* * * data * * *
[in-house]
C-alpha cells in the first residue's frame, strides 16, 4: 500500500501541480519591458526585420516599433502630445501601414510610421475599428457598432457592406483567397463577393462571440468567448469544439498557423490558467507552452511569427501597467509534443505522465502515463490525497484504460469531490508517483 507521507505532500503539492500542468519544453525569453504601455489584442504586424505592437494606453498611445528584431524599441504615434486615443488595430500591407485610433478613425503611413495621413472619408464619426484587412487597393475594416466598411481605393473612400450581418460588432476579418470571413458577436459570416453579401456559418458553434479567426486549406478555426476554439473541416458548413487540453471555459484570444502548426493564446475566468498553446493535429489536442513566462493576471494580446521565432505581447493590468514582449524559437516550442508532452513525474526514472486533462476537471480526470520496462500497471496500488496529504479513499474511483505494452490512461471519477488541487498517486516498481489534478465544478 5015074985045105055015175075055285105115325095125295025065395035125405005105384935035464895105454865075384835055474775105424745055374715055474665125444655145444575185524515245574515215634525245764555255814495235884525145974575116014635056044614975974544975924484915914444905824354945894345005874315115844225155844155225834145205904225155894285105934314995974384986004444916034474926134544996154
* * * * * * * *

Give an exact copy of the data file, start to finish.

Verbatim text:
[in-house]
C-alpha cells in the first residue's frame, strides 16, 4: 500500500501541480519591458526585420516599433502630445501601414510610421475599428457598432457592406483567397463577393462571440468567448469544439498557423490558467507552452511569427501597467509534443505522465502515463490525497484504460469531490508517483 507521507505532500503539492500542468519544453525569453504601455489584442504586424505592437494606453498611445528584431524599441504615434486615443488595430500591407485610433478613425503611413495621413472619408464619426484587412487597393475594416466598411481605393473612400450581418460588432476579418470571413458577436459570416453579401456559418458553434479567426486549406478555426476554439473541416458548413487540453471555459484570444502548426493564446475566468498553446493535429489536442513566462493576471494580446521565432505581447493590468514582449524559437516550442508532452513525474526514472486533462476537471480526470520496462500497471496500488496529504479513499474511483505494452490512461471519477488541487498517486516498481489534478465544478 5015074985045105055015175075055285105115325095125295025065395035125405005105384935035464895105454865075384835055474775105424745055374715055474665125444655145444575185524515245574515215634525245764555255814495235884525145974575116014635056044614975974544975924484915914444905824354945894345005874315115844225155844155225834145205904225155894285105934314995974384986004444916034474926134544996154